Mail: The Oscars | EW.com

Movies

Mail: The Oscars

Readers respond to "Scream 2," Matthew McConaughey, and "Shine"

OSCAR MIRED

Your ”Oscar Race Begins” issue is consistently the best guide for us amateur Oscar handicappers (#362, Jan. 17). But I was floored that your article brushed over Kenneth Branagh’s Hamlet, a big-scale movie with top talent and strong word of mouth, because it’s ”too heavy and he’s not a Hollywood favorite.” Considering half of voting Hollywood seems to be in Hamlet, are you sure you don’t want to reconsider? That is the question.
ALAN ESKEW
Dallas

I thought with most of your nominee ideas you were right on the money. However, while you did acknowledge Samuel L. Jackson for his performance in A Time to Kill, how could you possibly overlook Matthew McConaughey for a Best Actor nod? This relatively new actor definitely gave an award-winning performance in his first large-scale lead.
ASHLI HUGILL
Oldsmar, Fla.

Thanks for your insightful article predicting who’s likely to take home the little golden guy. I especially enjoyed your picks for ”lovable long shots,” most notably the engrossing Lone Star and that other terrific performance in Shine: Noah Taylor’s. However, I’m a bit concerned. Tom Cruise’s mug has appeared on the cover three out of the last four issues, leading me to wonder if Rosie O’Donnell was hired as your new editor.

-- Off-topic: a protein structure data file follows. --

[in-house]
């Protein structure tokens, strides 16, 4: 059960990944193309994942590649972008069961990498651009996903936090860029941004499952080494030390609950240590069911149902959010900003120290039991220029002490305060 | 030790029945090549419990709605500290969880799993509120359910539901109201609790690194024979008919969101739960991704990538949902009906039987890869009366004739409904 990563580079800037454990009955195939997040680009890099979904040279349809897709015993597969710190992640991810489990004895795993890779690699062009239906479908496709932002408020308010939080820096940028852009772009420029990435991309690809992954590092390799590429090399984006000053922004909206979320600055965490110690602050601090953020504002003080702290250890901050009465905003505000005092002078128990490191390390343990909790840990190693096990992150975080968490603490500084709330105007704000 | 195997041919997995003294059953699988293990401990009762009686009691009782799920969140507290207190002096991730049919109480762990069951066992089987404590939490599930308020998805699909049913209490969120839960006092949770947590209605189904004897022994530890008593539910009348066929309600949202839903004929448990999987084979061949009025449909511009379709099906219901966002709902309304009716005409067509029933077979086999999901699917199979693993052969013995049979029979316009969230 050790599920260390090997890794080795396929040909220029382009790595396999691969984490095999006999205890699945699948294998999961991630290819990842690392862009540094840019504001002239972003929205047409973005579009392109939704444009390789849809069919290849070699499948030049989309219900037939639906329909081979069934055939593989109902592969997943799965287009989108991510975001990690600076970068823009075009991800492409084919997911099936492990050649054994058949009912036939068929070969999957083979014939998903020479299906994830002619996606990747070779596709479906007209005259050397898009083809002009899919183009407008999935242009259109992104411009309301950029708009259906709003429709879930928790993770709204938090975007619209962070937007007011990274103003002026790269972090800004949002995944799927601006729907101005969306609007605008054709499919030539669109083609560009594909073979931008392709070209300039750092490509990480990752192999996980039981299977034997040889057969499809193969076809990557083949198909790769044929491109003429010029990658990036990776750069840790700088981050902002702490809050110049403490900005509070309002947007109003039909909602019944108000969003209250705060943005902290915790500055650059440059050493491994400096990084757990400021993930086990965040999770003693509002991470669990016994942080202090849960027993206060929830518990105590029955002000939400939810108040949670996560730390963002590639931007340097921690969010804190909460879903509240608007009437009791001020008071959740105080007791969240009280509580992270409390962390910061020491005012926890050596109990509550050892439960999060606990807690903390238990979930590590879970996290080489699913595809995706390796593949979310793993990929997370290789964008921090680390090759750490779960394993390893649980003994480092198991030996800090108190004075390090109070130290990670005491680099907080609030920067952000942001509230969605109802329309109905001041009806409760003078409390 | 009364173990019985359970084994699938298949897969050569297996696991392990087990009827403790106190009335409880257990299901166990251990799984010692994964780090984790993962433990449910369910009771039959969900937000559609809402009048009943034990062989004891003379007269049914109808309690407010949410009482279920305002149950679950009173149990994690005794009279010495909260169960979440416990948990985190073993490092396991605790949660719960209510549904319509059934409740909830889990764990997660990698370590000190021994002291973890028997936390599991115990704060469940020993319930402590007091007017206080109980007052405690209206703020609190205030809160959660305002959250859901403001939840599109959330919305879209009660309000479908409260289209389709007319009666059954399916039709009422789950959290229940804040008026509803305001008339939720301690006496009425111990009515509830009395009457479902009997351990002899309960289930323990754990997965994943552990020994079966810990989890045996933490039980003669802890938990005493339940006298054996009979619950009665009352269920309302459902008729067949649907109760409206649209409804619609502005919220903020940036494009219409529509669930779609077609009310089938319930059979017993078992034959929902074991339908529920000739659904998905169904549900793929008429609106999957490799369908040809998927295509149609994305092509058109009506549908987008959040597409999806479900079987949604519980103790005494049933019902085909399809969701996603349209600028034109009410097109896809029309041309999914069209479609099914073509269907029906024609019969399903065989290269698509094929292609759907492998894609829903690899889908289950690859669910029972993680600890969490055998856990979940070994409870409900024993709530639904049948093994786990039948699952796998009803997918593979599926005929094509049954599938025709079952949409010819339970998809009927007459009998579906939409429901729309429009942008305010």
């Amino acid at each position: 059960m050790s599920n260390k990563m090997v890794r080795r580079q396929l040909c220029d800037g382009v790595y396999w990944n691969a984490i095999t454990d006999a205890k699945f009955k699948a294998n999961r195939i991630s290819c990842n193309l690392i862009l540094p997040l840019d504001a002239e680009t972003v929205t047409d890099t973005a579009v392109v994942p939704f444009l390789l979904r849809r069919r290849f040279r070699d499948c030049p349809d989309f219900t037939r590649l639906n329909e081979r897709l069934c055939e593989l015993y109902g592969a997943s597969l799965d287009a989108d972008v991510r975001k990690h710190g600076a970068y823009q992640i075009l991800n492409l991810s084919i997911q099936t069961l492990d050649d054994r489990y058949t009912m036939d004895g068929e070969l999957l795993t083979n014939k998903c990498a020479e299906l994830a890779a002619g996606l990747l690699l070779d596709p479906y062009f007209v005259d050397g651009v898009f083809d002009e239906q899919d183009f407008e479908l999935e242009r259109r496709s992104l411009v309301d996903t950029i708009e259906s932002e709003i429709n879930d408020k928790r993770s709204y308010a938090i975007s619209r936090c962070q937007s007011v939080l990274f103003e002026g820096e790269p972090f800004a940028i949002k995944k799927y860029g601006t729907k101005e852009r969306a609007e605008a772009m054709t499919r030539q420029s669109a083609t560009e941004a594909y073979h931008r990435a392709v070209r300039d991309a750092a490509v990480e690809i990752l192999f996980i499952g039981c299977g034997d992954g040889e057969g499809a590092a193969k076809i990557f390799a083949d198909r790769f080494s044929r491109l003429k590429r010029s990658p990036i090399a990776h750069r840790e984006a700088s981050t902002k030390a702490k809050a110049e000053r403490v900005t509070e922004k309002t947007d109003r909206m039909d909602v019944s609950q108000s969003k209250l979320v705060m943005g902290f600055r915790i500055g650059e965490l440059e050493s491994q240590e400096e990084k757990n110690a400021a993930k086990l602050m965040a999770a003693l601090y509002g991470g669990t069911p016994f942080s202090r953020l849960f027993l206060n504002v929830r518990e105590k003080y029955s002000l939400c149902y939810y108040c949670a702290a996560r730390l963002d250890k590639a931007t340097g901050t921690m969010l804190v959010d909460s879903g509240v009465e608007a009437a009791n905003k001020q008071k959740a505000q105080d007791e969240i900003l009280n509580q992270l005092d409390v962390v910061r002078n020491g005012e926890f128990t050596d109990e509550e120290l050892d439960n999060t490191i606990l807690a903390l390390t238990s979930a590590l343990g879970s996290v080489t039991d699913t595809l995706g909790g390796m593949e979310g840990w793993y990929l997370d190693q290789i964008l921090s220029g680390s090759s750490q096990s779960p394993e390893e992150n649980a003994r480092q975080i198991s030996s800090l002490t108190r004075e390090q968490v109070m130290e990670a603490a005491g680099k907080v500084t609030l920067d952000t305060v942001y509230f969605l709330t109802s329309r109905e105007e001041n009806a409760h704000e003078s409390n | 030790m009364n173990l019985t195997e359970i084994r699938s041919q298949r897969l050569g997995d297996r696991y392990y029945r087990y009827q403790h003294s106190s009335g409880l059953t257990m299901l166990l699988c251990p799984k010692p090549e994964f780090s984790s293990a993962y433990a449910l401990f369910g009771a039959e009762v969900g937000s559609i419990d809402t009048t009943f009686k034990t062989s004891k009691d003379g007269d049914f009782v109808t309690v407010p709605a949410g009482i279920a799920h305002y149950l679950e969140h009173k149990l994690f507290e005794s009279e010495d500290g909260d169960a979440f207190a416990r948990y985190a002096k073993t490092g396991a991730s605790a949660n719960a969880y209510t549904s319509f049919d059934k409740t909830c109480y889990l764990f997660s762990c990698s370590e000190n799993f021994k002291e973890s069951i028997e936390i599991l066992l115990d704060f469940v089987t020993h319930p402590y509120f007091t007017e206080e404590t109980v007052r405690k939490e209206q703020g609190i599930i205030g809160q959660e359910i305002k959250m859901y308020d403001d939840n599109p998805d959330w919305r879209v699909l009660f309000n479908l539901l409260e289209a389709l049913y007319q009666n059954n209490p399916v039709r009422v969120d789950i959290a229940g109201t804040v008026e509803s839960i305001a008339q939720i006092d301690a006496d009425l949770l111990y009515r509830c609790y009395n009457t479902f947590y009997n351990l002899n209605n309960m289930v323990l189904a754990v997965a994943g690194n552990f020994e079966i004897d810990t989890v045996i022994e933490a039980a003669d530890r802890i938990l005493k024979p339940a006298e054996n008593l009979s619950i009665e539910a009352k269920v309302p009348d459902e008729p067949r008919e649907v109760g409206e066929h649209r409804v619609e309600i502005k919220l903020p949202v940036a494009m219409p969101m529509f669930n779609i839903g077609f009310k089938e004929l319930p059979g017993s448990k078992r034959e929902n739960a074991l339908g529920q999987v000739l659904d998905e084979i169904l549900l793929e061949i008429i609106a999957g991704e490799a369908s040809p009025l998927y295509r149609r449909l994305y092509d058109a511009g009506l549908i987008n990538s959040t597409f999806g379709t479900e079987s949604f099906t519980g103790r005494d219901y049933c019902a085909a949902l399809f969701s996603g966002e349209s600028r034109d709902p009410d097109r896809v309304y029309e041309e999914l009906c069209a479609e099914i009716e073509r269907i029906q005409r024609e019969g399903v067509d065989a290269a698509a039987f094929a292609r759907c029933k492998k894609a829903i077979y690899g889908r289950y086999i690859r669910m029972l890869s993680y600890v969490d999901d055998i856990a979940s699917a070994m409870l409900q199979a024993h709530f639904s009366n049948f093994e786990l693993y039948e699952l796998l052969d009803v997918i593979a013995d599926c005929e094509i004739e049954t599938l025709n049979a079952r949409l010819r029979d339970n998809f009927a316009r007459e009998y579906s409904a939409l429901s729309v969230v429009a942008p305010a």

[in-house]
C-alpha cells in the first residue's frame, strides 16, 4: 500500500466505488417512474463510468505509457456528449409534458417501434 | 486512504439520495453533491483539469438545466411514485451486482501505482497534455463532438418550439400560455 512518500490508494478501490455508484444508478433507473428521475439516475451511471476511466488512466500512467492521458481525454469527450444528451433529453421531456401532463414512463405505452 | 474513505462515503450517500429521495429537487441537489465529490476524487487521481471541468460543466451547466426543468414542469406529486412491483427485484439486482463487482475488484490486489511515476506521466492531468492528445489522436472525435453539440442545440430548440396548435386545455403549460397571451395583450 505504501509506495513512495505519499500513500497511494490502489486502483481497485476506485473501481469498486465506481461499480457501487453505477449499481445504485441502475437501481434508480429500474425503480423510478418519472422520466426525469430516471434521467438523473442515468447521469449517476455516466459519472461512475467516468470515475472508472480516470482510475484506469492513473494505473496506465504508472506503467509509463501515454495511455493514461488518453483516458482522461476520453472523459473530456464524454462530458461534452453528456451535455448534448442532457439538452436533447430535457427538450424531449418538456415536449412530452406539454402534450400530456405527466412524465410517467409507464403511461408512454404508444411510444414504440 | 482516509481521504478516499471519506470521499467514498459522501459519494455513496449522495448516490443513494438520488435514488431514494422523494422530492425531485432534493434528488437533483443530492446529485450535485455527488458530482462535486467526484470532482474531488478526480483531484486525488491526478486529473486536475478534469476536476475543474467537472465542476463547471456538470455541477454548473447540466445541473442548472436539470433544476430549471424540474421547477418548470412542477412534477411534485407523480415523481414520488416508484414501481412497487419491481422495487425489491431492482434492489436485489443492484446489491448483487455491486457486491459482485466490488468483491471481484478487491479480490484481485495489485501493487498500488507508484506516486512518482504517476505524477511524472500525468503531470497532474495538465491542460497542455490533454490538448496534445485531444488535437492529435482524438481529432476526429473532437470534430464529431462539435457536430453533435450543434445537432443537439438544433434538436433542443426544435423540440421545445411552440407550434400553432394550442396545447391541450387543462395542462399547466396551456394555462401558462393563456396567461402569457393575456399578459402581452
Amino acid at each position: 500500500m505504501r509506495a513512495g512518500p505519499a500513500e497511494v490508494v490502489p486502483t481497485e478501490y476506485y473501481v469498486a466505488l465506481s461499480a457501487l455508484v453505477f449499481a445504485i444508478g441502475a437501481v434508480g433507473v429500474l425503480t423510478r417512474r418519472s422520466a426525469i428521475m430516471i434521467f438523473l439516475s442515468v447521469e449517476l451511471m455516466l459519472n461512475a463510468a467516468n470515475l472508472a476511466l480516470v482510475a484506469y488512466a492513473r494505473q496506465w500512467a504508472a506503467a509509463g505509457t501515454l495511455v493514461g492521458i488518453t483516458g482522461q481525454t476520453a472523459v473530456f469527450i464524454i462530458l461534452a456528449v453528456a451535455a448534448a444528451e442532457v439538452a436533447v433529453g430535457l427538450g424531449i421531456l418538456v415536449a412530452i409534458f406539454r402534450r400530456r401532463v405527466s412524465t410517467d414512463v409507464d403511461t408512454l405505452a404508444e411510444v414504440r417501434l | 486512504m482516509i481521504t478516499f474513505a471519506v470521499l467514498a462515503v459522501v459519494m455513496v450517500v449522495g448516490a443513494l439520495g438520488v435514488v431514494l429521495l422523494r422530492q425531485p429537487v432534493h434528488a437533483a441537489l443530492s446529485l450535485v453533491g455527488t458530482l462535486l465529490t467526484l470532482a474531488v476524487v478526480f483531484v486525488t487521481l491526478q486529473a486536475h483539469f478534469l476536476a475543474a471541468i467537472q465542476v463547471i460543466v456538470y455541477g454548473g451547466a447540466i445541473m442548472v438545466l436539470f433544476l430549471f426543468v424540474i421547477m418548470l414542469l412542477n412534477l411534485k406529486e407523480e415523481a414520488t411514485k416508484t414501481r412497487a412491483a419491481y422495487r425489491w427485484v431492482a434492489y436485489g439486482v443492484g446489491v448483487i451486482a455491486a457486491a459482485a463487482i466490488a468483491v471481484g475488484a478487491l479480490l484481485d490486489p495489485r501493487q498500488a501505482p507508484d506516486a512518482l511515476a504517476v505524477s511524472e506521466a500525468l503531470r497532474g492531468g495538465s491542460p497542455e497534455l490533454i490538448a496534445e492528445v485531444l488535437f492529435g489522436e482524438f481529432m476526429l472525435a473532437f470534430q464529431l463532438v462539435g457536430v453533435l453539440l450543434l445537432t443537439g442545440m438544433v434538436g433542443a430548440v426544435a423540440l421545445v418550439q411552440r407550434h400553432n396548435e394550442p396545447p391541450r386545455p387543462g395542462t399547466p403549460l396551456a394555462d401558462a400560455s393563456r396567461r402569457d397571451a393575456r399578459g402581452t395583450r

ROB STOVER
West Vancouver, B.C.

ONCE IS ENOUGH

Scream 2? Doesn’t Scream poke fun at unnecessary sequels? During the terrifying opening sequence of Scream, Drew Barrymore’s character says, ”Well, the first one was [scary] but the rest sucked,” in reference to the Nightmare on Elm Street series. Bob Weinstein should take that line as a warning before he starts churning out rehashes of such an original and scary film.
GREG WALTERS
Kaysville, Utah

PAUL BEARER

Sorry to let you down, but the first Unplugged album was not Mariah Carey’s. As in most things related to pop music, the Beatles were first — specifically, the newly dubbed Sir Paul McCartney. The album was released in a limited numbered edition and was reviewed by some as his best work since Band on the Run.
MARK D. CLEARY
West Melbourne, Fla.

UNACCEPTABLE LOSS

Regarding your article about mourning TV shows, sitcom writer Dan Wilcox compares a canceled TV show to ”losing a child.” I think he would be hard-pressed to find a parent who is able to get over losing a child in a matter of ”weeks.” It’s a pity he considers TV as important.
CINDY KROTZER
Akeley, Minn.